Global increases in sedentary behavior – like sitting or lying down – are worrisome for public health as they may be harbingers of increased mortality and morbidity, such as obesity and high blood pressure. According to the World Health Organization (WHO), nearly 25% of adults and more than 80% of adolescents across the world are not physically active enough. WHO estimates that nearly 5 million deaths could be prevented each year if more people were active.
Studying physical activity behaviors among young children may be key to understanding sedentary behavior in adulthood and beyond. Early childhood is a critical stage of development – during this time, kids are learning from their environments and beginning to develop autonomy in play. Studies of humans and animals find that physically active children are more likely to remain active as they grow up, suggesting that early nurturing of physical activity can lead to an active lifestyle for life.
More research is needed to understand the factors that influence young children’s sedentary behaviors. Currently, the scientific evidence is relatively scarce and inconsistent. Furthermore, there are limited case studies. Most take place in countries that have four seasons and experience extremes in weather conditions (for example, Australia, Canada, and the UK).
To advance what we already know, my colleagues and I investigate factors correlated with sedentary time for over 500 children who are 4 to 6 years old in Mexico City. The children are participants in PROGRESS (Programming Research in Obesity, GRowth, Environment, and Social Stress), an ongoing cohort study funded by the National Institutes of Health that is analyzing children’s development in Mexico. In our recently published study, we find that air temperature, daylight, and rain are significantly correlated with sedentary time; and our statistical models were adjusted for demographic characteristics. Increases in air temperature and daylight are linked to a decline in sedentary time, suggesting that warmer weather and longer daylight hours are weather conditions that encourage more physical activity and provide children with more time to play outside. An increase in rain is associated with an increase in sedentary time. Rain may curb outdoor activity, thus constraining opportunities for physical activity and promoting sedentary behavior.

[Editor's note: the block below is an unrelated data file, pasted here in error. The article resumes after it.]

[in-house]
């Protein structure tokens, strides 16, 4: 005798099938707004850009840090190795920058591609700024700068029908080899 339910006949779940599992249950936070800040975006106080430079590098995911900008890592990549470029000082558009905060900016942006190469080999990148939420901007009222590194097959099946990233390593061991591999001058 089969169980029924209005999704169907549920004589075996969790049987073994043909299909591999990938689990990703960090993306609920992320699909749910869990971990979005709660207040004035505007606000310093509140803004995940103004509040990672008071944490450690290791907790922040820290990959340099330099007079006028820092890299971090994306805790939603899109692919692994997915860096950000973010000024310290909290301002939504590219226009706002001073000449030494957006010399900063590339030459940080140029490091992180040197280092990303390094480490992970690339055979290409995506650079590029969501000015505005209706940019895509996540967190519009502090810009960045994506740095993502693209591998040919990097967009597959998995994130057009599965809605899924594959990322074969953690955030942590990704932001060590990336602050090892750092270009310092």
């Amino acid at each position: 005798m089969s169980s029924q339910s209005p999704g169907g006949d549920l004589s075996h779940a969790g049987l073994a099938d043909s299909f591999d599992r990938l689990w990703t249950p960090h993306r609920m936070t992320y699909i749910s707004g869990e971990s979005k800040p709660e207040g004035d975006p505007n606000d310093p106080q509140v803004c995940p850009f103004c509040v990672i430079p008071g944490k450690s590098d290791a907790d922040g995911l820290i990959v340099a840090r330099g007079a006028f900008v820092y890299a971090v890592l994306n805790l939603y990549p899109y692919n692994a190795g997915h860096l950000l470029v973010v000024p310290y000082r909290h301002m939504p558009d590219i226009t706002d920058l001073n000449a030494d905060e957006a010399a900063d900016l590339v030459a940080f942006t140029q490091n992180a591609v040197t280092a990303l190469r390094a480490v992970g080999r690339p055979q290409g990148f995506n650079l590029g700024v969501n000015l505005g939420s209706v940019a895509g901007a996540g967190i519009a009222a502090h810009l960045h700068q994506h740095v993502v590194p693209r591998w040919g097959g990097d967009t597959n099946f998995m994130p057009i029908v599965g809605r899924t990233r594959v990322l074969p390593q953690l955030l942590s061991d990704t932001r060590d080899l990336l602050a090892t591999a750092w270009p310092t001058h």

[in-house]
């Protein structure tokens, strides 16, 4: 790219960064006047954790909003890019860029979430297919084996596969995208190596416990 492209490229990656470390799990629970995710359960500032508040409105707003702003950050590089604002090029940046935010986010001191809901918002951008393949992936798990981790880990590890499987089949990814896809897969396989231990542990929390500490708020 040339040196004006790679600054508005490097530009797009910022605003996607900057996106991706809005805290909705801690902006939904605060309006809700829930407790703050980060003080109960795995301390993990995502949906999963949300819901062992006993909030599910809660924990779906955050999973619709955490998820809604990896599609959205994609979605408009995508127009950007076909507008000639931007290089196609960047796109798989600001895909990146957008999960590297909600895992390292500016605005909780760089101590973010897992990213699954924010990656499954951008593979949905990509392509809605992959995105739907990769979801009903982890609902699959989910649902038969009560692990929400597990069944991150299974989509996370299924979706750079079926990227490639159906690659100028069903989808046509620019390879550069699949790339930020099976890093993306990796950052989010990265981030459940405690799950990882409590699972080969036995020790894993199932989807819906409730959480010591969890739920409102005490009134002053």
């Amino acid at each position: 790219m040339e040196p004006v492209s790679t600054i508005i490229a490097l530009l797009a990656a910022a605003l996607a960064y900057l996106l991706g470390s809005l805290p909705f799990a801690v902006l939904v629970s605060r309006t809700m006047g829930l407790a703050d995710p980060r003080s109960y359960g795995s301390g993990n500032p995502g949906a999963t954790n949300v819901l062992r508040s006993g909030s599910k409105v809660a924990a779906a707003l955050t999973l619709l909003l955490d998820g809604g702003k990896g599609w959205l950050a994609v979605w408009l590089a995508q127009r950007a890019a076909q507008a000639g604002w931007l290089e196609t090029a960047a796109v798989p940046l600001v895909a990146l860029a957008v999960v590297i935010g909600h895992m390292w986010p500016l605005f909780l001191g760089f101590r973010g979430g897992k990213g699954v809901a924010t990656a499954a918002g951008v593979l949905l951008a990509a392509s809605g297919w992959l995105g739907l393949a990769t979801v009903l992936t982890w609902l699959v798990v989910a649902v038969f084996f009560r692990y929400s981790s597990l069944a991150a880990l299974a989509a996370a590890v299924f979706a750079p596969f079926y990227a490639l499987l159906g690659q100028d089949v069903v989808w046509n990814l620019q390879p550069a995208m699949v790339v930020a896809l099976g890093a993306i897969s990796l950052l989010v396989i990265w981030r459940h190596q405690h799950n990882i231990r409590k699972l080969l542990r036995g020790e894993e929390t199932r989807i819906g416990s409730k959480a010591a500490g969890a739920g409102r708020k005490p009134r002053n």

We improve on the current science by using objective and more precise measures of sedentary time and weather conditions than most other studies. It is common to survey people about their physical activity, but this is subject to response bias and memory recall problems. Our study avoids such issues by utilizing accelerometers to collect physical activity data. We also developed a temperature model using data from meteorological stations and satellites – a first for the region. Our data and code are available online.
We recognize that the causes of sedentary behavior are multifaceted and go beyond weather conditions to include social norms and contexts. However, while our work represents a small piece of the puzzle, our study in a temperate climate nonetheless reveals that even small weather differences are linked to changes in children’s sedentary time. There is a clear need for interventions and policies that deter sedentary behavior when weather conditions discourage physical activity. One recommendation is to develop better infrastructure for active transportation and to build indoor play spaces that provide protection against rain and cold temperatures.
Our findings provide valuable baseline trends upon which future research can build on. As the PROGRESS team tracks the physical activity levels of kids over time, we can use that data to better identify the causes of children’s sedentary behaviors, ascertain critical early intervention opportunities, and promote the healthy development of kids from early childhood into adulthood.
Dr. Wong is an assistant professor in Florida State University’s geography department where she studies disability, mobility, and environmental influences on well-being. You can find more from Dr. Wong here.
The feature image is from Pexels.